Anthony Troollope’s Realism is very essential for every writer in presenting or visualizing the true spirit of his age. Those writers or persons of literary genre who follow this technique, are well considered and well-popularized among their readers as well as the viewers.
As far as the case of Trollope is concerned, he is rightly believed as a great realist. A deep and careful study or analysis of his most of his literary works shows that almost all his characters, their ambitions, their desires, their hopes, their wishes, their beliefs, their attitudes, their actions, their likenesses and dislikenesses, in short, their all ways and manners of life are extracted from their contemporary society. Whatever he observes and feels, conveys to his readers without hiding anything or happening of his contemporary age.
When we start studying this novel “Barchester Towers”, we come to know that the Barchester Towers is the story of two church parties which are called Low Church and High Church. As there is going on a tussle or dispute between these two parties whether the new bishop would be appointed by a conservative or a liberal administration; most of the clergymen of Barchester are regarded uniformly of High Church. Dr. Grantly’s failure and Dr, Proudie’s success serve as raising a great deal of conflict within the local Church. This conflict between High-Church and Low-Church provides an action in the novel and further it leads to the main plot of the Barchester Towers. Trollope makes best use of his technique of art and minimizes the difference between fiction and reality and this very thing leads the action to the realistic Dr. Grantly’s ambition. By forging a link to the fictional world, he creates the actual world.
It is one of the best traits of Trollope’s art of writing that he always presents plausible characters and events that involve the reader’s interest and likeness more. The conducts and manners of Dr. Grantly are psychological and Trollope presents him in a psychological vein but handles him without using the elements of sentimentality. He feels pity and sorrow for his father but inwardly his heart longs for having the post of a bishop; though his ambition makes him feel guilty yet he cannot hide or suppress it. Trollope always talks about people’s practical affairs; that’s why his other travel books always deal or convey real human life affairs rather pictorial sights, sketches of places and scenery of outer life.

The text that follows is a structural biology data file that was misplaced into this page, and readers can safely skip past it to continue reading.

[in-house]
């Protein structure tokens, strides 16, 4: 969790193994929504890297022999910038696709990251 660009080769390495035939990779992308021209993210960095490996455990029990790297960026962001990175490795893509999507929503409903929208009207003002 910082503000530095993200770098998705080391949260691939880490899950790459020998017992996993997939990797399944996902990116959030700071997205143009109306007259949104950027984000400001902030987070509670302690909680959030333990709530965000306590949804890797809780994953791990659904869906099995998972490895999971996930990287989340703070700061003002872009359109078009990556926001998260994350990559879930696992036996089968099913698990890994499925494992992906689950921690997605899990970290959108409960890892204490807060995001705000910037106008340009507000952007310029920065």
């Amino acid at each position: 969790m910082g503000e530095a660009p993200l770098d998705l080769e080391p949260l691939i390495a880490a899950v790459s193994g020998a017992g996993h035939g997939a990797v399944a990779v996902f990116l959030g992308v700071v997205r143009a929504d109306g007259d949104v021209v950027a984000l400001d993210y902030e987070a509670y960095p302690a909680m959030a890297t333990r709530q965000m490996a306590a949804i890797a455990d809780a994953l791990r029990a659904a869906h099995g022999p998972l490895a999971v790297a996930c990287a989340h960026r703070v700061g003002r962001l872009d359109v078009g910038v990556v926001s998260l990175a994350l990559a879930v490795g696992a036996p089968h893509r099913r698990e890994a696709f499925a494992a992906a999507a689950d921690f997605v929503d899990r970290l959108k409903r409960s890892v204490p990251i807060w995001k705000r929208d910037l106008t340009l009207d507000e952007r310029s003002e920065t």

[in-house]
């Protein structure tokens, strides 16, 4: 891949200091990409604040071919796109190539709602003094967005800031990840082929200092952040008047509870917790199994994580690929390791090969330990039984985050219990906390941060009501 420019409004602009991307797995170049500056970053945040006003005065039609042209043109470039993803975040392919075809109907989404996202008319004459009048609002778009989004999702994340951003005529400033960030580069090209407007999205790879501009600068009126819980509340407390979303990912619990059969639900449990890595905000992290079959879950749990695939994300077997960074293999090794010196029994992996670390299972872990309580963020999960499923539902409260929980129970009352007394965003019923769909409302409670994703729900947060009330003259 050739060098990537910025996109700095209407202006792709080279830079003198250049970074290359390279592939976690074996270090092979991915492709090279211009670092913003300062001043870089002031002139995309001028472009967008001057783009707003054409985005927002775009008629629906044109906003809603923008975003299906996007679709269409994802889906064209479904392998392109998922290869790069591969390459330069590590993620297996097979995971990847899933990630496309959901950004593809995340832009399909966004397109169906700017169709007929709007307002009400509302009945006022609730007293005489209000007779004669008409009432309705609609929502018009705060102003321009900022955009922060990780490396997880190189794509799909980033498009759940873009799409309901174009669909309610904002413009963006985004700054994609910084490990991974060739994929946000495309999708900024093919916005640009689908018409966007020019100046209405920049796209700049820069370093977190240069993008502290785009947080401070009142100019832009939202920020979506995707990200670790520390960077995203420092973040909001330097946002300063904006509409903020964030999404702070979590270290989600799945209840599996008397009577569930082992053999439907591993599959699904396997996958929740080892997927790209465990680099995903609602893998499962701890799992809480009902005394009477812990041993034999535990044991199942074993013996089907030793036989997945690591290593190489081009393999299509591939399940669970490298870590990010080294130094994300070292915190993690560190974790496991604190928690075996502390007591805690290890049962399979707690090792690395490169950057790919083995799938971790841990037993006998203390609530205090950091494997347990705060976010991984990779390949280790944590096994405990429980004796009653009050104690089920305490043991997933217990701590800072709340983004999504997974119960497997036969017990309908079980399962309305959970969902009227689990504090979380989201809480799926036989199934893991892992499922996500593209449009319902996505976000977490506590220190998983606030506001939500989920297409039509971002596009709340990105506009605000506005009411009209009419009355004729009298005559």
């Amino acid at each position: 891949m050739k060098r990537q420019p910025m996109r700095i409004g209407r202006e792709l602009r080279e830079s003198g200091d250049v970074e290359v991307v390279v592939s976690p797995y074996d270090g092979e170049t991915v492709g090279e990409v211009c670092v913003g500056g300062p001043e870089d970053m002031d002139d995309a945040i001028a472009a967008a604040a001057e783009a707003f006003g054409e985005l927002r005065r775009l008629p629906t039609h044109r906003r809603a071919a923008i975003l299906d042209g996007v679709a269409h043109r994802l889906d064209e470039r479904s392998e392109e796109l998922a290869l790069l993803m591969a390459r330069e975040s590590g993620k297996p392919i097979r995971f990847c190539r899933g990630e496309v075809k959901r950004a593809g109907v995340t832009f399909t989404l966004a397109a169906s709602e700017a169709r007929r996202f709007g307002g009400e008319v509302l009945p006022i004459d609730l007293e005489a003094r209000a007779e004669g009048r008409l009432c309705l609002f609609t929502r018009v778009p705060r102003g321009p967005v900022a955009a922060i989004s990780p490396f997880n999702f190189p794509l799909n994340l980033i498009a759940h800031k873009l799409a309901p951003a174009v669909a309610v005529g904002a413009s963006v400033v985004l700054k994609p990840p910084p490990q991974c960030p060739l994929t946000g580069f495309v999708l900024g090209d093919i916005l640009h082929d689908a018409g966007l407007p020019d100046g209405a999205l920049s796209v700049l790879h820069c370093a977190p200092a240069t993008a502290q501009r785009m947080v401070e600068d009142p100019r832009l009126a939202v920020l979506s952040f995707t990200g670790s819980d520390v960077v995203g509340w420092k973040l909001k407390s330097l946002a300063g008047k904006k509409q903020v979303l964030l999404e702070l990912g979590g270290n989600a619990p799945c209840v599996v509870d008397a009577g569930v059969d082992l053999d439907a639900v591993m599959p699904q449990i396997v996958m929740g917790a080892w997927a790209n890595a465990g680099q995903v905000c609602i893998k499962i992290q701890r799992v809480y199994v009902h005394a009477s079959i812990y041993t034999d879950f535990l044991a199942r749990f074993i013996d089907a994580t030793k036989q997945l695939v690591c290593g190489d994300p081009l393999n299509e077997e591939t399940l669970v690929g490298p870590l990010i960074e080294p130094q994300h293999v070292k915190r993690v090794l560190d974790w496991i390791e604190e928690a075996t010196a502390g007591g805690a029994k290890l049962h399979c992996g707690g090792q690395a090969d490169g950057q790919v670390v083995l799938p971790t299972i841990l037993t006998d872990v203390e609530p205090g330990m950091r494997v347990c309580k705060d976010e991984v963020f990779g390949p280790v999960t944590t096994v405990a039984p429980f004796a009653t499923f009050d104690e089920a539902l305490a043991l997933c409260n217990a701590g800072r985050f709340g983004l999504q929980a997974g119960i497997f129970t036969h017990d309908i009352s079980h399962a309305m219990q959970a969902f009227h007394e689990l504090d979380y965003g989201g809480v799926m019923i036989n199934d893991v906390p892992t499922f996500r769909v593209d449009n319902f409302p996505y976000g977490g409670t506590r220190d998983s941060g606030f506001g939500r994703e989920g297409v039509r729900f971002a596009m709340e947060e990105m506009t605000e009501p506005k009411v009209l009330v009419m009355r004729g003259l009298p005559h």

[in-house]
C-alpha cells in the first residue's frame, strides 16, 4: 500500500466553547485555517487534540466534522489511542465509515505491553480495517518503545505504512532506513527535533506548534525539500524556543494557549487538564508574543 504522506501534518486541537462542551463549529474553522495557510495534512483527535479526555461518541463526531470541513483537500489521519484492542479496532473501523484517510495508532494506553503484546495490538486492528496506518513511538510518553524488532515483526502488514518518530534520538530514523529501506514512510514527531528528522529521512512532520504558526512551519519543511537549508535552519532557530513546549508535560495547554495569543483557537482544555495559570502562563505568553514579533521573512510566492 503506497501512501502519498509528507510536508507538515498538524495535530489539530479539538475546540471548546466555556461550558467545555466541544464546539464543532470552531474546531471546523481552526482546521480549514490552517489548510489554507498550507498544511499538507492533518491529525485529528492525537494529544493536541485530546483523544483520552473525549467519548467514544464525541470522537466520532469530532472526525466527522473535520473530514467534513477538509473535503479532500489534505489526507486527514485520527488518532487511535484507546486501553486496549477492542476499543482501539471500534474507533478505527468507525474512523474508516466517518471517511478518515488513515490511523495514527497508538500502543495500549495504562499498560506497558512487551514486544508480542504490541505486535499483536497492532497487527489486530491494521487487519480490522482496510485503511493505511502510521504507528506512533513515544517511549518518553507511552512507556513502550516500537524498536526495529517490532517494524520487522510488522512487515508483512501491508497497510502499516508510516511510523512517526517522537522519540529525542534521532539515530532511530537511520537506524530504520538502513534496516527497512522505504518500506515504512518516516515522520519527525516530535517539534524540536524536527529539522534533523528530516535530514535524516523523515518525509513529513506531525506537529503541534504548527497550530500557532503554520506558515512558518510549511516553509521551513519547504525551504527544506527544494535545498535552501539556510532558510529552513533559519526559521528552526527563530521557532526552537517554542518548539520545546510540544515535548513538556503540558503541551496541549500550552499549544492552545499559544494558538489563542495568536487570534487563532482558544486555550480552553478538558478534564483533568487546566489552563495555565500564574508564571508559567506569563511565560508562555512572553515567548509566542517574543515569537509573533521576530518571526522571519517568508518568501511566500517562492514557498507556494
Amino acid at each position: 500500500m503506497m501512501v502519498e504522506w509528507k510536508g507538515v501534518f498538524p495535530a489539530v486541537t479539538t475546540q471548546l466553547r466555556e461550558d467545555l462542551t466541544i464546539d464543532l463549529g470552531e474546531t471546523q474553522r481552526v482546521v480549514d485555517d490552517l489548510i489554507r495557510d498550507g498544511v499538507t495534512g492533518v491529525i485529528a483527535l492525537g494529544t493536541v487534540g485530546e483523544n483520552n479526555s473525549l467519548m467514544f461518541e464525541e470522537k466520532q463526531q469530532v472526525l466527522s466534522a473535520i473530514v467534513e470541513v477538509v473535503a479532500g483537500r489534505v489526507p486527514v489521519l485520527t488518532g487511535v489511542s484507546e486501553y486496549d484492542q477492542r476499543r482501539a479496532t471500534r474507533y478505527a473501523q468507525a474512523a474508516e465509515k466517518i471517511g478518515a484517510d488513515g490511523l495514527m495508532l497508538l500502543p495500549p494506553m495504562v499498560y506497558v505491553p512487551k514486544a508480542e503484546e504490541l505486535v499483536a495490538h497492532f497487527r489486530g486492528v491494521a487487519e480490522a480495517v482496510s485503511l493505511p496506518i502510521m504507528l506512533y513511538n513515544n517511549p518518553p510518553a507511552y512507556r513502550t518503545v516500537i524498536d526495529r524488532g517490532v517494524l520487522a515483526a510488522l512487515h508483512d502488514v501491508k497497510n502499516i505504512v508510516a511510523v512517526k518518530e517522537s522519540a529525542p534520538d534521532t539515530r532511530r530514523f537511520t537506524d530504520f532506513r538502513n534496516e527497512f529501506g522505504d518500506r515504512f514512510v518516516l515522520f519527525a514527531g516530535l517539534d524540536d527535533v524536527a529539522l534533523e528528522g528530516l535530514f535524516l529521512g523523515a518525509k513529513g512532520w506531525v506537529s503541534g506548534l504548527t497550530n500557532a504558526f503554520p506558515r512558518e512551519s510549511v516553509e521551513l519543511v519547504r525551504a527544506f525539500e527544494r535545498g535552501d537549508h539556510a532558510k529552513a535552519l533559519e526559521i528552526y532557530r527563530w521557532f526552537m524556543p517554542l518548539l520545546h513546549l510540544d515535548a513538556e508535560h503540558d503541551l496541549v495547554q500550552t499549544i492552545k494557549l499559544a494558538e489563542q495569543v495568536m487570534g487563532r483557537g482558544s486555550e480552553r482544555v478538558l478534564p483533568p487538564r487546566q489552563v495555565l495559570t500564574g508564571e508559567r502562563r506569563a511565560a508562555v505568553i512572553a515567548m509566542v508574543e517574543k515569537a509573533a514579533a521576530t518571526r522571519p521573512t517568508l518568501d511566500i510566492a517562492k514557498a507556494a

In most of the literary writings and works, Trollope seems to be presenting himself as a reporter of the great possible newspaper. As a reporter of the great newspaper observes or watches an event, happening or incident then he comments on every thing as the social organization, spheres or fields of economics, politics or legality. Same is the case with Trollope who watches, observes and feels every experience of men and women which came in Trollope’s way as a great novelist.
Most of the characters of Trollope belong to the middle and upper classes of his society and he depicts or portrays them very keenly, minutely, and realistically. As Mr. Slope is a worldly, unscrupulous and ambitious character: Trollope presents him in a hypocritical vein. On the one hand, he plays Eleanor off against her father and on the other hand favours her father in getting appointed as a favour to Eleanor in order to execute his plan of marriage with her. Dr. Grantly is a man of toppling personality and always fluctuates between two situations of opposite kinds.
Due to his wrong headedness, he becomes ridiculous in the eyes of the readers. Eleanor is stubborn and rude and she always keeps herself on the verge of showing irrationality. On one occasion, when Mr. Slope straight-forwardly proposes for marriage, she loses her temper and gives a smart slap on his face. After the stroke of apoplexy on the dean of Barchester, it was generally thought that Dr. Grantly would accept the deanship but Mr. Slope wanted to get this post. Mr. Proudie was not in favour of considering him as a candidate for this post after the death of dean. The confusion of Mr. Slope was solved when it was published in the newspaper that younger men would be given preference in admitting to the places of influence and power in the church.
Mrs. Proudie felt satisfaction and relaxed when Mr. Slope was sent to another place because she could not bear him more in Barchester. It was through the influences of Oxford that Mr. Arabin was appointed as a deen which highlighted a victory of High Church. Through Mr. Slope’s sermon, we come to know that Low Church reformers were purifying the church of its pagan stress on outward ceremony which absolutely affected only the imagination. They gave more emphasis on having belief in “inward conviction” and in faith. This aspect appealed both intellectually and instinctively to the human imagination. How a major or dominant aspect of the general catholic protestant debate; had been since the sixteenth century because it was clarified here that the violent emotions caused of it; must be understood in the light of these greater issues.
In the final analysis of this above mentioned discussion, it can be concluded by saying that Trollope is basically a realist in his approach. All the major events, incidents, disputes and happenings show that whatever Trollope observed, felt and watched in his surroundings of his age, he clearly and openly depicted or conveyed through his works; in which Barchester Towers is a crystal clear proof.